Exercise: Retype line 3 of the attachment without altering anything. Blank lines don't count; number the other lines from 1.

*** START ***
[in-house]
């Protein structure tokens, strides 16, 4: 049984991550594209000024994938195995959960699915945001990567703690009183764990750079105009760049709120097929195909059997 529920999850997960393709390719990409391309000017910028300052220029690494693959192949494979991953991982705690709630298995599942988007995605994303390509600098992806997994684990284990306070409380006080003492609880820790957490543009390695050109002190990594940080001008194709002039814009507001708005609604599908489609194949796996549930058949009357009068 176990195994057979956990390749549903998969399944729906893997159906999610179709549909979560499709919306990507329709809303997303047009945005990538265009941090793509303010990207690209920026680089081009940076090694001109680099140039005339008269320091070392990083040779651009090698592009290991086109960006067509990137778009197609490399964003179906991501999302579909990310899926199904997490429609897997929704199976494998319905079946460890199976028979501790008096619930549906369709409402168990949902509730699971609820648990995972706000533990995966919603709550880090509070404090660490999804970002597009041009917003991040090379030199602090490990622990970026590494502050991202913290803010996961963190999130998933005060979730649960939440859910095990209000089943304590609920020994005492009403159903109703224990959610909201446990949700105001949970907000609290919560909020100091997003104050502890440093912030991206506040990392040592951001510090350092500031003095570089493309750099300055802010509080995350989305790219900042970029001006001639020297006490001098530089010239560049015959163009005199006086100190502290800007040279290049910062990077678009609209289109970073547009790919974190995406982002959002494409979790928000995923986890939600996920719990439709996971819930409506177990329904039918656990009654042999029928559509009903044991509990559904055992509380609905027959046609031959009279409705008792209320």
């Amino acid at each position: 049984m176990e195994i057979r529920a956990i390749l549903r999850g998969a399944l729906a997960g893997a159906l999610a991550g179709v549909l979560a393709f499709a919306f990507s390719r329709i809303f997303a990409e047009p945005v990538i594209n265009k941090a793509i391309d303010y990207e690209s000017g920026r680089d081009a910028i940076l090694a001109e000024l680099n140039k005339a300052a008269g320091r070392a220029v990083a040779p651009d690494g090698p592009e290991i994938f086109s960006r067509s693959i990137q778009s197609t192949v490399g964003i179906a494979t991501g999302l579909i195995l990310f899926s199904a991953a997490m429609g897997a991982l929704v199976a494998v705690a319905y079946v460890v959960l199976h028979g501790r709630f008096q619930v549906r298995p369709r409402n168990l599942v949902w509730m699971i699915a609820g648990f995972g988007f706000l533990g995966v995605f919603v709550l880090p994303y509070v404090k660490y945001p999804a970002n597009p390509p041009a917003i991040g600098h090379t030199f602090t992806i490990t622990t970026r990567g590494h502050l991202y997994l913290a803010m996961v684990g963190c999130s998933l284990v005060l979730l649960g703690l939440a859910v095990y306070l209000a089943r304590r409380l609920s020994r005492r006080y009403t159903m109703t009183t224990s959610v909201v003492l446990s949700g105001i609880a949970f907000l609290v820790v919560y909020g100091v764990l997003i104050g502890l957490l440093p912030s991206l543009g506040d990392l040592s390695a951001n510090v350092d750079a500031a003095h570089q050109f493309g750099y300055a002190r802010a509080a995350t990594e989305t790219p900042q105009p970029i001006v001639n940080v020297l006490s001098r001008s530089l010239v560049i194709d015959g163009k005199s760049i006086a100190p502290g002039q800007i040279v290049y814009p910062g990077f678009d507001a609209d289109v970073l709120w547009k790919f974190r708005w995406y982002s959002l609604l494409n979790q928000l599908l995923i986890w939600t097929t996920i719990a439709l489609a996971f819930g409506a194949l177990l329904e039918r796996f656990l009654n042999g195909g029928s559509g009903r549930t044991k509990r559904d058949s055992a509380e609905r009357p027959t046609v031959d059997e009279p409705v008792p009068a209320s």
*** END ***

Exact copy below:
């Amino acid at each position: 049984m176990e195994i057979r529920a956990i390749l549903r999850g998969a399944l729906a997960g893997a159906l999610a991550g179709v549909l979560a393709f499709a919306f990507s390719r329709i809303f997303a990409e047009p945005v990538i594209n265009k941090a793509i391309d303010y990207e690209s000017g920026r680089d081009a910028i940076l090694a001109e000024l680099n140039k005339a300052a008269g320091r070392a220029v990083a040779p651009d690494g090698p592009e290991i994938f086109s960006r067509s693959i990137q778009s197609t192949v490399g964003i179906a494979t991501g999302l579909i195995l990310f899926s199904a991953a997490m429609g897997a991982l929704v199976a494998v705690a319905y079946v460890v959960l199976h028979g501790r709630f008096q619930v549906r298995p369709r409402n168990l599942v949902w509730m699971i699915a609820g648990f995972g988007f706000l533990g995966v995605f919603v709550l880090p994303y509070v404090k660490y945001p999804a970002n597009p390509p041009a917003i991040g600098h090379t030199f602090t992806i490990t622990t970026r990567g590494h502050l991202y997994l913290a803010m996961v684990g963190c999130s998933l284990v005060l979730l649960g703690l939440a859910v095990y306070l209000a089943r304590r409380l609920s020994r005492r006080y009403t159903m109703t009183t224990s959610v909201v003492l446990s949700g105001i609880a949970f907000l609290v820790v919560y909020g100091v764990l997003i104050g502890l957490l440093p912030s991206l543009g506040d990392l040592s390695a951001n510090v350092d750079a500031a003095h570089q050109f493309g750099y300055a002190r802010a509080a995350t990594e989305t790219p900042q105009p970029i001006v001639n940080v020297l006490s001098r001008s530089l010239v560049i194709d015959g163009k005199s760049i006086a100190p502290g002039q800007i040279v290049y814009p910062g990077f678009d507001a609209d289109v970073l709120w547009k790919f974190r708005w995406y982002s959002l609604l494409n979790q928000l599908l995923i986890w939600t097929t996920i719990a439709l489609a996971f819930g409506a194949l177990l329904e039918r796996f656990l009654n042999g195909g029928s559509g009903r549930t044991k509990r559904d058949s055992a509380e609905r009357p027959t046609v031959d059997e009279p409705v008792p009068a209320s």